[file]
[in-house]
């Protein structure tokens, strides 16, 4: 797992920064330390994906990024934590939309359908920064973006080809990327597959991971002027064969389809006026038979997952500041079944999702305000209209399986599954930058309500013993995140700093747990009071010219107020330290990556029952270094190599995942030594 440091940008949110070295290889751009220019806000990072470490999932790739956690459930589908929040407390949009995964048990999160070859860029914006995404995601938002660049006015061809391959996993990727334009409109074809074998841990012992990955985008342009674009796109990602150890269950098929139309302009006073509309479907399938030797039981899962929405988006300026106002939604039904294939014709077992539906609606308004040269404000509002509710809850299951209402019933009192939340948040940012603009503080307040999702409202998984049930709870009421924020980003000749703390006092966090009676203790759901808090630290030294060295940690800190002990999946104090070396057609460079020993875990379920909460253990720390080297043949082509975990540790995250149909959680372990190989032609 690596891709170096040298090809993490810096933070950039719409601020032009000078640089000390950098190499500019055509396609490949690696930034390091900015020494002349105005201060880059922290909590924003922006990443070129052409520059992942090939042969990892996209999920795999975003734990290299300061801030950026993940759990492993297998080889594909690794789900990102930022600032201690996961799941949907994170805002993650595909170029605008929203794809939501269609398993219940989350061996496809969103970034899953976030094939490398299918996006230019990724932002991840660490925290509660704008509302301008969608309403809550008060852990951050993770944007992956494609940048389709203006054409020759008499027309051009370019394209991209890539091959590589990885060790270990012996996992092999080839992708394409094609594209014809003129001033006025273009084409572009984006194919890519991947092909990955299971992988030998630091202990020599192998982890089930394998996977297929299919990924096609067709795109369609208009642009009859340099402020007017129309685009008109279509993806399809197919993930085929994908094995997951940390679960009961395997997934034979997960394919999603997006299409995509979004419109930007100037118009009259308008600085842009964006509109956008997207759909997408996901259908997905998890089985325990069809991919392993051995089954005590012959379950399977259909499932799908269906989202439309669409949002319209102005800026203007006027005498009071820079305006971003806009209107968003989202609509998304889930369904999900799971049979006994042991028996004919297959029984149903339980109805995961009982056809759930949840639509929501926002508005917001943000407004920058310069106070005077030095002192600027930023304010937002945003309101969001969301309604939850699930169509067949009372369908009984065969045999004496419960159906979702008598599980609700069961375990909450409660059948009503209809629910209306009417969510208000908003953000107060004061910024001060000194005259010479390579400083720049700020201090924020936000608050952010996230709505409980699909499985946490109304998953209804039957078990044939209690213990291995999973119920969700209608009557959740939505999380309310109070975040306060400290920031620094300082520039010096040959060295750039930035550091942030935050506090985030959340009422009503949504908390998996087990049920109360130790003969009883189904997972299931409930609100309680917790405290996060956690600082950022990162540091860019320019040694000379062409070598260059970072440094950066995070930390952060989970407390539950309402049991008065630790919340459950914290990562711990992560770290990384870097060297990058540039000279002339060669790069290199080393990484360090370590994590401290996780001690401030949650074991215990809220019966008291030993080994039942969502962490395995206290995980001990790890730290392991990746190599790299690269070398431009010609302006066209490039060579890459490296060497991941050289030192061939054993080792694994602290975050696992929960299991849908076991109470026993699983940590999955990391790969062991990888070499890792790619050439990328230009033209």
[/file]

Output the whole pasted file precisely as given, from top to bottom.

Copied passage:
[in-house]
């Protein structure tokens, strides 16, 4: 797992920064330390994906990024934590939309359908920064973006080809990327597959991971002027064969389809006026038979997952500041079944999702305000209209399986599954930058309500013993995140700093747990009071010219107020330290990556029952270094190599995942030594 440091940008949110070295290889751009220019806000990072470490999932790739956690459930589908929040407390949009995964048990999160070859860029914006995404995601938002660049006015061809391959996993990727334009409109074809074998841990012992990955985008342009674009796109990602150890269950098929139309302009006073509309479907399938030797039981899962929405988006300026106002939604039904294939014709077992539906609606308004040269404000509002509710809850299951209402019933009192939340948040940012603009503080307040999702409202998984049930709870009421924020980003000749703390006092966090009676203790759901808090630290030294060295940690800190002990999946104090070396057609460079020993875990379920909460253990720390080297043949082509975990540790995250149909959680372990190989032609 690596891709170096040298090809993490810096933070950039719409601020032009000078640089000390950098190499500019055509396609490949690696930034390091900015020494002349105005201060880059922290909590924003922006990443070129052409520059992942090939042969990892996209999920795999975003734990290299300061801030950026993940759990492993297998080889594909690794789900990102930022600032201690996961799941949907994170805002993650595909170029605008929203794809939501269609398993219940989350061996496809969103970034899953976030094939490398299918996006230019990724932002991840660490925290509660704008509302301008969608309403809550008060852990951050993770944007992956494609940048389709203006054409020759008499027309051009370019394209991209890539091959590589990885060790270990012996996992092999080839992708394409094609594209014809003129001033006025273009084409572009984006194919890519991947092909990955299971992988030998630091202990020599192998982890089930394998996977297929299919990924096609067709795109369609208009642009009859340099402020007017129309685009008109279509993806399809197919993930085929994908094995997951940390679960009961395997997934034979997960394919999603997006299409995509979004419109930007100037118009009259308008600085842009964006509109956008997207759909997408996901259908997905998890089985325990069809991919392993051995089954005590012959379950399977259909499932799908269906989202439309669409949002319209102005800026203007006027005498009071820079305006971003806009209107968003989202609509998304889930369904999900799971049979006994042991028996004919297959029984149903339980109805995961009982056809759930949840639509929501926002508005917001943000407004920058310069106070005077030095002192600027930023304010937002945003309101969001969301309604939850699930169509067949009372369908009984065969045999004496419960159906979702008598599980609700069961375990909450409660059948009503209809629910209306009417969510208000908003953000107060004061910024001060000194005259010479390579400083720049700020201090924020936000608050952010996230709505409980699909499985946490109304998953209804039957078990044939209690213990291995999973119920969700209608009557959740939505999380309310109070975040306060400290920031620094300082520039010096040959060295750039930035550091942030935050506090985030959340009422009503949504908390998996087990049920109360130790003969009883189904997972299931409930609100309680917790405290996060956690600082950022990162540091860019320019040694000379062409070598260059970072440094950066995070930390952060989970407390539950309402049991008065630790919340459950914290990562711990992560770290990384870097060297990058540039000279002339060669790069290199080393990484360090370590994590401290996780001690401030949650074991215990809220019966008291030993080994039942969502962490395995206290995980001990790890730290392991990746190599790299690269070398431009010609302006066209490039060579890459490296060497991941050289030192061939054993080792694994602290975050696992929960299991849908076991109470026993699983940590999955990391790969062991990888070499890792790619050439990328230009033209």